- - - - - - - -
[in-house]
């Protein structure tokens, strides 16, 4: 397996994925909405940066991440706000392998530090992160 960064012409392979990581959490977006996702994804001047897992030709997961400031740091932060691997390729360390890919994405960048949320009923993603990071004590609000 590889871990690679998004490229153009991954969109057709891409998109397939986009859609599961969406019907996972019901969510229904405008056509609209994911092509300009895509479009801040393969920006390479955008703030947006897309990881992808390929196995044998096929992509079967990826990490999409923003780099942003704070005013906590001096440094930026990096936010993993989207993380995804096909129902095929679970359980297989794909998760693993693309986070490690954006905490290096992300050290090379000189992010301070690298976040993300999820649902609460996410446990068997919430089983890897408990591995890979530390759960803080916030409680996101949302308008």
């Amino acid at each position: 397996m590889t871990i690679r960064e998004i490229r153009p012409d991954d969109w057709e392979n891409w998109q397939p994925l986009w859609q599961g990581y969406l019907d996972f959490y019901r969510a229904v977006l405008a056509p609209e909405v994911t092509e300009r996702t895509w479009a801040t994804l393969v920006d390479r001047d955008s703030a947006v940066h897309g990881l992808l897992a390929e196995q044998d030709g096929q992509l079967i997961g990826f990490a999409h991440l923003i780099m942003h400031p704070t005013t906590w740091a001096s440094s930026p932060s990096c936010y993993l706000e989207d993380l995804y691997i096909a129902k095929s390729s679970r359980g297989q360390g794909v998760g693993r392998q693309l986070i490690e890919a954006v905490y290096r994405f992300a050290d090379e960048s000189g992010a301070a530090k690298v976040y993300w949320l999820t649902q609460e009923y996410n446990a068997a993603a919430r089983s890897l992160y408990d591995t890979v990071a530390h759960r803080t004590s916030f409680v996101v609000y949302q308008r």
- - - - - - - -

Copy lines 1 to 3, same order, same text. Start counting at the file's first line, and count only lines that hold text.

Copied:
[in-house]
């Protein structure tokens, strides 16, 4: 397996994925909405940066991440706000392998530090992160 960064012409392979990581959490977006996702994804001047897992030709997961400031740091932060691997390729360390890919994405960048949320009923993603990071004590609000 590889871990690679998004490229153009991954969109057709891409998109397939986009859609599961969406019907996972019901969510229904405008056509609209994911092509300009895509479009801040393969920006390479955008703030947006897309990881992808390929196995044998096929992509079967990826990490999409923003780099942003704070005013906590001096440094930026990096936010993993989207993380995804096909129902095929679970359980297989794909998760693993693309986070490690954006905490290096992300050290090379000189992010301070690298976040993300999820649902609460996410446990068997919430089983890897408990591995890979530390759960803080916030409680996101949302308008």
């Amino acid at each position: 397996m590889t871990i690679r960064e998004i490229r153009p012409d991954d969109w057709e392979n891409w998109q397939p994925l986009w859609q599961g990581y969406l019907d996972f959490y019901r969510a229904v977006l405008a056509p609209e909405v994911t092509e300009r996702t895509w479009a801040t994804l393969v920006d390479r001047d955008s703030a947006v940066h897309g990881l992808l897992a390929e196995q044998d030709g096929q992509l079967i997961g990826f990490a999409h991440l923003i780099m942003h400031p704070t005013t906590w740091a001096s440094s930026p932060s990096c936010y993993l706000e989207d993380l995804y691997i096909a129902k095929s390729s679970r359980g297989q360390g794909v998760g693993r392998q693309l986070i490690e890919a954006v905490y290096r994405f992300a050290d090379e960048s000189g992010a301070a530090k690298v976040y993300w949320l999820t649902q609460e009923y996410n446990a068997a993603a919430r089983s890897l992160y408990d591995t890979v990071a530390h759960r803080t004590s916030f409680v996101v609000y949302q308008r």